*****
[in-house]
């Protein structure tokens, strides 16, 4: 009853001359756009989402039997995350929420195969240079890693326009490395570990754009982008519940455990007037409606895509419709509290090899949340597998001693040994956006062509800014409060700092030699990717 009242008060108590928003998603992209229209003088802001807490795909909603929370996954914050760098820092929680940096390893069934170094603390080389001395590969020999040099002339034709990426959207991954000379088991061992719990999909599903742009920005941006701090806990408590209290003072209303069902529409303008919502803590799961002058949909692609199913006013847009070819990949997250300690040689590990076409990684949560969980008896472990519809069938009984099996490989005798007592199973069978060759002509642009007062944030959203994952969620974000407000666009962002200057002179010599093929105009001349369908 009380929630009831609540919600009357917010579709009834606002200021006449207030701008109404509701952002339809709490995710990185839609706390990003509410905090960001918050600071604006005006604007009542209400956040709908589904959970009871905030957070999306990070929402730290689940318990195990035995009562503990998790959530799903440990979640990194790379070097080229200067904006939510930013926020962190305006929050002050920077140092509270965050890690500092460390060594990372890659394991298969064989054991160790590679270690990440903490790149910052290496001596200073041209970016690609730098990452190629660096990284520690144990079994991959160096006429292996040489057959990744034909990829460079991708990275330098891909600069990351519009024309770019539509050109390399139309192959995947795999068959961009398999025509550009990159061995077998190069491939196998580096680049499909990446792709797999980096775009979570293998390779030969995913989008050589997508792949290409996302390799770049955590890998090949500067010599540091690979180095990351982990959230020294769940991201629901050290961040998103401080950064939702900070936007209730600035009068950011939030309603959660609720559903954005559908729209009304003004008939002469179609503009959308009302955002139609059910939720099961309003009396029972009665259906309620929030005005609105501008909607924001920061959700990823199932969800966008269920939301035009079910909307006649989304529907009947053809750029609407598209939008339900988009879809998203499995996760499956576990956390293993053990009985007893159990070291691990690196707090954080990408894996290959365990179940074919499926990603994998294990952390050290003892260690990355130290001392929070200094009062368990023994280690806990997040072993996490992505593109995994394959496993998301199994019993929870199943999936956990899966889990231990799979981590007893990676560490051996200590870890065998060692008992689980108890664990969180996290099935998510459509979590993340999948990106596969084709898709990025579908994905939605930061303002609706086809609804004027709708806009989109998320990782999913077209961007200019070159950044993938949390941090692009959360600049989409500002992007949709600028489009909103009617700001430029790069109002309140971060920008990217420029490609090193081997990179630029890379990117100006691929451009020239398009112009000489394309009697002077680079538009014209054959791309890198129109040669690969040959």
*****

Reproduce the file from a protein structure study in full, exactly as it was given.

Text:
[in-house]
């Protein structure tokens, strides 16, 4: 009853001359756009989402039997995350929420195969240079890693326009490395570990754009982008519940455990007037409606895509419709509290090899949340597998001693040994956006062509800014409060700092030699990717 009242008060108590928003998603992209229209003088802001807490795909909603929370996954914050760098820092929680940096390893069934170094603390080389001395590969020999040099002339034709990426959207991954000379088991061992719990999909599903742009920005941006701090806990408590209290003072209303069902529409303008919502803590799961002058949909692609199913006013847009070819990949997250300690040689590990076409990684949560969980008896472990519809069938009984099996490989005798007592199973069978060759002509642009007062944030959203994952969620974000407000666009962002200057002179010599093929105009001349369908 009380929630009831609540919600009357917010579709009834606002200021006449207030701008109404509701952002339809709490995710990185839609706390990003509410905090960001918050600071604006005006604007009542209400956040709908589904959970009871905030957070999306990070929402730290689940318990195990035995009562503990998790959530799903440990979640990194790379070097080229200067904006939510930013926020962190305006929050002050920077140092509270965050890690500092460390060594990372890659394991298969064989054991160790590679270690990440903490790149910052290496001596200073041209970016690609730098990452190629660096990284520690144990079994991959160096006429292996040489057959990744034909990829460079991708990275330098891909600069990351519009024309770019539509050109390399139309192959995947795999068959961009398999025509550009990159061995077998190069491939196998580096680049499909990446792709797999980096775009979570293998390779030969995913989008050589997508792949290409996302390799770049955590890998090949500067010599540091690979180095990351982990959230020294769940991201629901050290961040998103401080950064939702900070936007209730600035009068950011939030309603959660609720559903954005559908729209009304003004008939002469179609503009959308009302955002139609059910939720099961309003009396029972009665259906309620929030005005609105501008909607924001920061959700990823199932969800966008269920939301035009079910909307006649989304529907009947053809750029609407598209939008339900988009879809998203499995996760499956576990956390293993053990009985007893159990070291691990690196707090954080990408894996290959365990179940074919499926990603994998294990952390050290003892260690990355130290001392929070200094009062368990023994280690806990997040072993996490992505593109995994394959496993998301199994019993929870199943999936956990899966889990231990799979981590007893990676560490051996200590870890065998060692008992689980108890664990969180996290099935998510459509979590993340999948990106596969084709898709990025579908994905939605930061303002609706086809609804004027709708806009989109998320990782999913077209961007200019070159950044993938949390941090692009959360600049989409500002992007949709600028489009909103009617700001430029790069109002309140971060920008990217420029490609090193081997990179630029890379990117100006691929451009020239398009112009000489394309009697002077680079538009014209054959791309890198129109040669690969040959």